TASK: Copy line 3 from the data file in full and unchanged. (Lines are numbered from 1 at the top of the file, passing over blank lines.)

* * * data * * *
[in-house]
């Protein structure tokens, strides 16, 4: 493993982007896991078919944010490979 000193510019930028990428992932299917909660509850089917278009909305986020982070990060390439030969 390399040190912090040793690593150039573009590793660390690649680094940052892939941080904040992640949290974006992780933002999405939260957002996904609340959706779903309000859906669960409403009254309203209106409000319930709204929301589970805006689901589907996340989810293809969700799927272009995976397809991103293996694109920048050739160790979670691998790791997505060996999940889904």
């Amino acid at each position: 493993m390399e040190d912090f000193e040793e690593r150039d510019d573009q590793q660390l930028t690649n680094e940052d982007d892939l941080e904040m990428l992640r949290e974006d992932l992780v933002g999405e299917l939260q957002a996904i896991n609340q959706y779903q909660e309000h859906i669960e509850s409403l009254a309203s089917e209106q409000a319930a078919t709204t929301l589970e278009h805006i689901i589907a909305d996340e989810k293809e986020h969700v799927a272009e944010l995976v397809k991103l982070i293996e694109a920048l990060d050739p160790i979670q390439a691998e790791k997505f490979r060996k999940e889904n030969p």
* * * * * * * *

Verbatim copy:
């Amino acid at each position: 493993m390399e040190d912090f000193e040793e690593r150039d510019d573009q590793q660390l930028t690649n680094e940052d982007d892939l941080e904040m990428l992640r949290e974006d992932l992780v933002g999405e299917l939260q957002a996904i896991n609340q959706y779903q909660e309000h859906i669960e509850s409403l009254a309203s089917e209106q409000a319930a078919t709204t929301l589970e278009h805006i689901i589907a909305d996340e989810k293809e986020h969700v799927a272009e944010l995976v397809k991103l982070i293996e694109a920048l990060d050739p160790i979670q390439a691998e790791k997505f490979r060996k999940e889904n030969p």